Editors are entitled to request the author to provide the raw data for her or his research for convenience of editorial review.
Manuscript title: The title should be limited to 15 words or less; the title should be a brief phrase describing the contents of the paper.
Abstract: The abstract should summarise the manuscript content in 70-100 words. The abstract should be informative and self-explanatory, and should state the argument of the article and its major conclusions. Standard nomenclature should be used, and if abbreviations are used they must be defined at their first mention.
Word length: We publish articles within three different categories with varied word lengths. This includes, (i) commentaries: between 1,000 to 1,500 words, (ii) regular articles: between 2,000 to 3,000 words, and (iii) in-depth feature articles: between 4,000 to 5,000 words.
Structure: Please divide your article into subtopics with subheadings.
Style: British spelling and language style are used for the CTTA (as with other publications of ICPVTR and RSIS).
References and citations: Chicago Manual of Style (Footnoting system) is used.
If the author has used work, ideas and/or words of others, appropriate citations are required within the text of the article. Author should provide a list of references to indicate all sources that have supported the research at the end of the article.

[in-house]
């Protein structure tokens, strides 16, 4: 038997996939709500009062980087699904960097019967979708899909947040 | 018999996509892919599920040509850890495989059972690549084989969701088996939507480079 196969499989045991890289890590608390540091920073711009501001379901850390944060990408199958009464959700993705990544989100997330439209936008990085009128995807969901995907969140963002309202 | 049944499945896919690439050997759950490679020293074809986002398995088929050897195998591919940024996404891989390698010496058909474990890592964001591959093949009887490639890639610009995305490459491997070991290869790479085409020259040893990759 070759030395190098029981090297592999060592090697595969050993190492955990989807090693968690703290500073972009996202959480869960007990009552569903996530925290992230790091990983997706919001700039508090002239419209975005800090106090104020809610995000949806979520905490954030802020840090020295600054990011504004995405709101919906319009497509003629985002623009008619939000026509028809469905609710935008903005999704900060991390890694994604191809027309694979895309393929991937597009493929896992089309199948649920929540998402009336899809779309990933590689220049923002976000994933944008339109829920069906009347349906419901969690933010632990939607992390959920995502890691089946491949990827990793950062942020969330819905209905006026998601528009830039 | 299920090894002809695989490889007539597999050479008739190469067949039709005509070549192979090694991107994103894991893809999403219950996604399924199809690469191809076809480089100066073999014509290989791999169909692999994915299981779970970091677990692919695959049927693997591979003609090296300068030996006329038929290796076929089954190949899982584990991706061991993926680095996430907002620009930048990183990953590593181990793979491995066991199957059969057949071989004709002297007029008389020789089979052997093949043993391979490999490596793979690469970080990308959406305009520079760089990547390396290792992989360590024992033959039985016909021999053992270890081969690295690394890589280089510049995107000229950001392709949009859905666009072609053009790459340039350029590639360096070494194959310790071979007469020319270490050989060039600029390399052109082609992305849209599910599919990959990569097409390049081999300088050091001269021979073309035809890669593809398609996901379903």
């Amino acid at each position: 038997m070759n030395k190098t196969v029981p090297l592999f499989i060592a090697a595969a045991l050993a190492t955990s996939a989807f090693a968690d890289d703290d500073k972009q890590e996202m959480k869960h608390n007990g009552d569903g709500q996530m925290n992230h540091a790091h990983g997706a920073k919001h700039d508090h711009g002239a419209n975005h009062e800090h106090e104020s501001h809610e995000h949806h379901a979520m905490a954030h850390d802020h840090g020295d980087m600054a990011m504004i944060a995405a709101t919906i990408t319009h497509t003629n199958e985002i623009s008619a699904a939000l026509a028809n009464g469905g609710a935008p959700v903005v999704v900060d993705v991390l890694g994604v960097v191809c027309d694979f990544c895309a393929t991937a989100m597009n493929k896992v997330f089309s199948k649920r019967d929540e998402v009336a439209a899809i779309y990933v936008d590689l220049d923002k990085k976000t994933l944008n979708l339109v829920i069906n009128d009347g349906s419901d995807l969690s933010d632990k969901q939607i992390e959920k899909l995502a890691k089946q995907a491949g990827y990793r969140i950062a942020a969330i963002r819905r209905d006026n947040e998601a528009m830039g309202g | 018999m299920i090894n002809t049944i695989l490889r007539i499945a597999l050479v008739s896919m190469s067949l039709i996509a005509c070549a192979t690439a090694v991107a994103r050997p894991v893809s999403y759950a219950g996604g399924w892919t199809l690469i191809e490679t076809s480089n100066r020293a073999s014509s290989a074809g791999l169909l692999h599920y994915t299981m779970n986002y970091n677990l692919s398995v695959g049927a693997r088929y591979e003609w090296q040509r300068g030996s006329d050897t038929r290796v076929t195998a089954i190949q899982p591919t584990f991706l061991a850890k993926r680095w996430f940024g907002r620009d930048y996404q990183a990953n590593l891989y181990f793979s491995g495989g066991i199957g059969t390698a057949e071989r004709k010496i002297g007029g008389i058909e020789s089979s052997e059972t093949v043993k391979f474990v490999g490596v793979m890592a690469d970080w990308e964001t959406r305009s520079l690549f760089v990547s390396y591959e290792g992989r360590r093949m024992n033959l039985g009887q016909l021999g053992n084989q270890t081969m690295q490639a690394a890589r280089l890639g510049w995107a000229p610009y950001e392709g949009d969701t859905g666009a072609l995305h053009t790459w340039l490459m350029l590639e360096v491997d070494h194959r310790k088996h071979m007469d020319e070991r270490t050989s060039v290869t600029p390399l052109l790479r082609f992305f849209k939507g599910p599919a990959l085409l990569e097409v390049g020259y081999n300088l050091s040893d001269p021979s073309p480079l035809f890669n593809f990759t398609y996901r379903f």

Author information: Please include complete names and affiliation/ and or experience of author(s) in a few lines at the end of the article; contact email address of author(s) can be included.
The author should give due acknowledgement to all individuals who have made contributions to the research, and those who have contributed significantly to the research should be listed as co-authors. The author should ensure that all co-authors have affirmed the final version of the paper and have agreed on its final publication.
Copyright: The copyright of a published article will remain with the author(s); the author(s) agree to require that the Counter Terrorist Trends and Analysis (CTTA) journal be given credit as the original publisher in any republication of the article authorised by the author(s). Such credit shall include a proper citation to the article’s publication in the CTTA, including the author(s), the journal, the volume and issue numbers, the year of the article’s publication in the journal and the internet address for the issue.
The Editorial Team reserves the right to make changes to the content of submissions for publication and/or reject a submission at its discretion.
Please contact us at [email protected] if you have any queries pertaining to the CTTA submission guidelines or editorial style and policy.
- Volume 12 Issue 05 (September 2020)
- Volume 12 Issue 04 (June 2020)
- Volume 12 Issue 03 (April 2020)
- Volume 12 Issue 02 (March 2020)
- Volume 12 Issue 01 (January 2020)